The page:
Two-rooted lower canines are rare in humans, but they are most commonly found in Europeans, at levels of up to 9%. A new study reveals that this trait reached unusually high frequencies in ancient groups from East Central and East Asia, particularly those of Afanasevo, Scythian, Uighur and Ordos origin (2.8% to 4%). This is a strong indication that such groups carried significant European ancestry, and were possibly the descendants of the same European migrants who took R1a1a and Indo-European culture deep into Asia after the Neolithic (see here and here).
In Table 1, the population variation of two-rooted lower canines is shown for major populations of the world. To emphasize the point that this is a European trait, of the 12,128 individuals included in the table, only 306 express two-rooted lower canines (2.5%) but of these 83% (254) were Europeans. If you include related Asiatic Indian, Middle Eastern, and North African populations, this number increases to 89% (272/306).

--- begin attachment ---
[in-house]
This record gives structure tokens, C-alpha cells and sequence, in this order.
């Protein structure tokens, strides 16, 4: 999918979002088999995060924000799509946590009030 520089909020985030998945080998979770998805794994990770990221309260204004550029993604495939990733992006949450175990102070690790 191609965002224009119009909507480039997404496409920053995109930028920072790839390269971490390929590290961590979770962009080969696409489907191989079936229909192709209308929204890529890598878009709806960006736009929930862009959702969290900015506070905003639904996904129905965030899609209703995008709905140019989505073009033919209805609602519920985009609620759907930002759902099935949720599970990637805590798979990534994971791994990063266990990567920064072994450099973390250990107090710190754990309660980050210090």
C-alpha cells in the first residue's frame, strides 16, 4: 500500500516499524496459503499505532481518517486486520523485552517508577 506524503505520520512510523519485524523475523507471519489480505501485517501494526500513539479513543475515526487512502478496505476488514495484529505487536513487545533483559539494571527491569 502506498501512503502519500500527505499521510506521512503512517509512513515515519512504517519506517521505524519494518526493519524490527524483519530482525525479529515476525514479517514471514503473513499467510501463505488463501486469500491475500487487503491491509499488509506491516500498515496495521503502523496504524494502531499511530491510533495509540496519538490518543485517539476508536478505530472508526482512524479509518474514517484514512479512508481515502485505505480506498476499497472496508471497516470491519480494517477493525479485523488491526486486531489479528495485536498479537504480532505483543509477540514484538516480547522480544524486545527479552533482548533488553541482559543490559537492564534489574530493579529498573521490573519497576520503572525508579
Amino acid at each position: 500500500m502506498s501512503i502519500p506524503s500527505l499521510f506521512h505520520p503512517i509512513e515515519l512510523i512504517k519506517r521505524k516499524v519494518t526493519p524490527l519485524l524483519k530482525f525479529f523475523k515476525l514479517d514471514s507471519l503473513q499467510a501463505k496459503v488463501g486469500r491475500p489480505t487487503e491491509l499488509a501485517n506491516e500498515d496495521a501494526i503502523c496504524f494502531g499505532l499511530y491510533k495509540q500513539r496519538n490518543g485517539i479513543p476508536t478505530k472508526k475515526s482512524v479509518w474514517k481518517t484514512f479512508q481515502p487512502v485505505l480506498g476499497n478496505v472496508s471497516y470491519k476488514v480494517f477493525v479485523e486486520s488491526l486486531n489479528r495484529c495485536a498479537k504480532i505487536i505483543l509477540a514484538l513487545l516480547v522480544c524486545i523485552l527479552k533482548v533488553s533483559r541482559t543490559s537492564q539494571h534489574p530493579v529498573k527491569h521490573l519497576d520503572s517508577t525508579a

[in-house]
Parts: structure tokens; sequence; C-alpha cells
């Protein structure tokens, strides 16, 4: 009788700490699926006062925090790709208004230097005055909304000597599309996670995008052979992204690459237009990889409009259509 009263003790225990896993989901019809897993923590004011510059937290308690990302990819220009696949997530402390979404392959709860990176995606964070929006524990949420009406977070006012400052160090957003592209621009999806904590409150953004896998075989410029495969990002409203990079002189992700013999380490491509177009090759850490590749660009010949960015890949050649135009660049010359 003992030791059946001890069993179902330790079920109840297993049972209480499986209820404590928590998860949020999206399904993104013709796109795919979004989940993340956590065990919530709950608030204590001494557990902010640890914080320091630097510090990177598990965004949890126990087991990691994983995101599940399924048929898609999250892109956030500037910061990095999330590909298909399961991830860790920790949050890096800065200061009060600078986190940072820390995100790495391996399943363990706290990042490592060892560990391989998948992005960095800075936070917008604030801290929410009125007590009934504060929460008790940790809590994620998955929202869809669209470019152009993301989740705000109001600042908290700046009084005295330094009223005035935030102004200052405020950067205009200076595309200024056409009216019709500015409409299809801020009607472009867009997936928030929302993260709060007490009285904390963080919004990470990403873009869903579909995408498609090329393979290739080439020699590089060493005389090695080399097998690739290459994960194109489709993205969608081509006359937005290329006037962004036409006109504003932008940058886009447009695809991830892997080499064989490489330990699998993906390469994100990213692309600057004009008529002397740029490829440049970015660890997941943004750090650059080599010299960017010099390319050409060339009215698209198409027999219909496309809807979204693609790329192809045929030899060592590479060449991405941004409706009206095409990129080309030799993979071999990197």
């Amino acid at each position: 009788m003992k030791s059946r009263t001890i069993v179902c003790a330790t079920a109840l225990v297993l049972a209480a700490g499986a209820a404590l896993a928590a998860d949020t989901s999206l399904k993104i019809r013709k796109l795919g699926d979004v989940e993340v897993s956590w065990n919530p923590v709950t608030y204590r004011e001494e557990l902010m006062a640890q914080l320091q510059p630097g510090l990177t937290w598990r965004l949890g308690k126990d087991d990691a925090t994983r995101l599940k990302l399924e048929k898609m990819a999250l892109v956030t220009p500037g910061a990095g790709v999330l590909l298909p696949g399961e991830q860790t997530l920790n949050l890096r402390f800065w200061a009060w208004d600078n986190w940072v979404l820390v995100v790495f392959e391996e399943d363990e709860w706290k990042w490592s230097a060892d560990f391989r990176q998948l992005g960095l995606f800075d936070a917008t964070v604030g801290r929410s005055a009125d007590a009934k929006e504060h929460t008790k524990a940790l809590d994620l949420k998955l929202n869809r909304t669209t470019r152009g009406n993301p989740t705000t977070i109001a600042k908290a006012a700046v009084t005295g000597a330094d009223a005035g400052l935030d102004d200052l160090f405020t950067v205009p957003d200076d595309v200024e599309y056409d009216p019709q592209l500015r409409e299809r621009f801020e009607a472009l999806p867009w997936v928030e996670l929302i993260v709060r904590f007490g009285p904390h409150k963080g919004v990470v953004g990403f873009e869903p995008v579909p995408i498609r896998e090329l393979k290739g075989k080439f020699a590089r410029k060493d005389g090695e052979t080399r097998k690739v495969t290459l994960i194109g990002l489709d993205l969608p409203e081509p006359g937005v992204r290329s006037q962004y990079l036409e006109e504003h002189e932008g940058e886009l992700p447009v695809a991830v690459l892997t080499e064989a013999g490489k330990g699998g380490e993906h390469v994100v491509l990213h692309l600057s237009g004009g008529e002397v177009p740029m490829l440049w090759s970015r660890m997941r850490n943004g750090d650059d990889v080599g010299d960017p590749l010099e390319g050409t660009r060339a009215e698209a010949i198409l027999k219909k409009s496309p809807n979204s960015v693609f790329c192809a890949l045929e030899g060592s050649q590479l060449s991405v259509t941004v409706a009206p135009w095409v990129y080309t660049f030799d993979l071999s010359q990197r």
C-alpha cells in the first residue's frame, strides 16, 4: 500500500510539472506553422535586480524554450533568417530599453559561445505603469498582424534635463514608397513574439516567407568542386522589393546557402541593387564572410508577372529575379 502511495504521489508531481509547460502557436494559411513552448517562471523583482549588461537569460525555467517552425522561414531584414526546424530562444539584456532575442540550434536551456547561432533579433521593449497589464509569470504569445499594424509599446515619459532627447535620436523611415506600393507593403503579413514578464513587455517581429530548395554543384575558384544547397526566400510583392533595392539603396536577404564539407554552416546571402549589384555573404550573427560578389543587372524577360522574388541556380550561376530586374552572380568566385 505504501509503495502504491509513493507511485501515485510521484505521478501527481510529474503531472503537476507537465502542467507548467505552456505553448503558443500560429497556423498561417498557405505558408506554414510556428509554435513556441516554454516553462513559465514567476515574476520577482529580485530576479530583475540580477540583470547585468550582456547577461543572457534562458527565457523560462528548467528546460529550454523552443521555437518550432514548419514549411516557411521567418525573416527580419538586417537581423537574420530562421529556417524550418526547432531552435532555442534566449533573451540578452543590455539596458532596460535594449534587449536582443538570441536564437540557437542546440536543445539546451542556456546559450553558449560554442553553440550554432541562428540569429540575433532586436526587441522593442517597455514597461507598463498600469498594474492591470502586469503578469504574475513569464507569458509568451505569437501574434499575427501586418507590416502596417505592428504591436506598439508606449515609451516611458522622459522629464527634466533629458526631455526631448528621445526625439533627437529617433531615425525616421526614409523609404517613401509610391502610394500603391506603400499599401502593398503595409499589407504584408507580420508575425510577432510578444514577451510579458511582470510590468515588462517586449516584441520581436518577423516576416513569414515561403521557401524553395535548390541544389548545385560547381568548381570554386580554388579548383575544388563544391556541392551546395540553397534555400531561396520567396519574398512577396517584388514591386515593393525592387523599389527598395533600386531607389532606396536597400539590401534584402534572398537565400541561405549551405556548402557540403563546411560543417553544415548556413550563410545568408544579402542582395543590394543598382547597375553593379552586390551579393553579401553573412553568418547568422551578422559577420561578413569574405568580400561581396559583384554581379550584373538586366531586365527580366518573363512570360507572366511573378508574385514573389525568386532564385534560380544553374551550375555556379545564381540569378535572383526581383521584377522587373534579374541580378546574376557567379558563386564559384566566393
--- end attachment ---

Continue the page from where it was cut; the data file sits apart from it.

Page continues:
The presence of the two-rooted canines in East Asia may provide some clue as to the eastward migration of new populations into China and Mongolia. The largest numbers of individuals with this trait are concentrated along the western and northern frontiers of China and Mongolia. Archaeological excavations support the large scale movement of people into this area during the Bronze age (ca. 2200 BCE–400 BCE). Burial artifacts and settlement patterns suggest cultural and technological ties to the Afanasevo culture in Siberia, which in turn is linked archaeologically, linguistically, and genetically with the Indo-European Tocharian populations that appear to have migrated to the Tarim Basin ca. 4,000 years ago (Ma and Sun, 1992; Ma and Wang, 1992; Mallory and Mair, 2000; Romgard, 2008; Keyser et al., 2009; Li et al., 2010).
Christine Lee and G. Richard Scott, Brief Communication: Two-Rooted Lower Canines - A European Trait and Sensitive Indicator of Admixture Across Eurasia, American Journal of Physical Anthropology (2011), DOI: 10.1002/ajpa.21585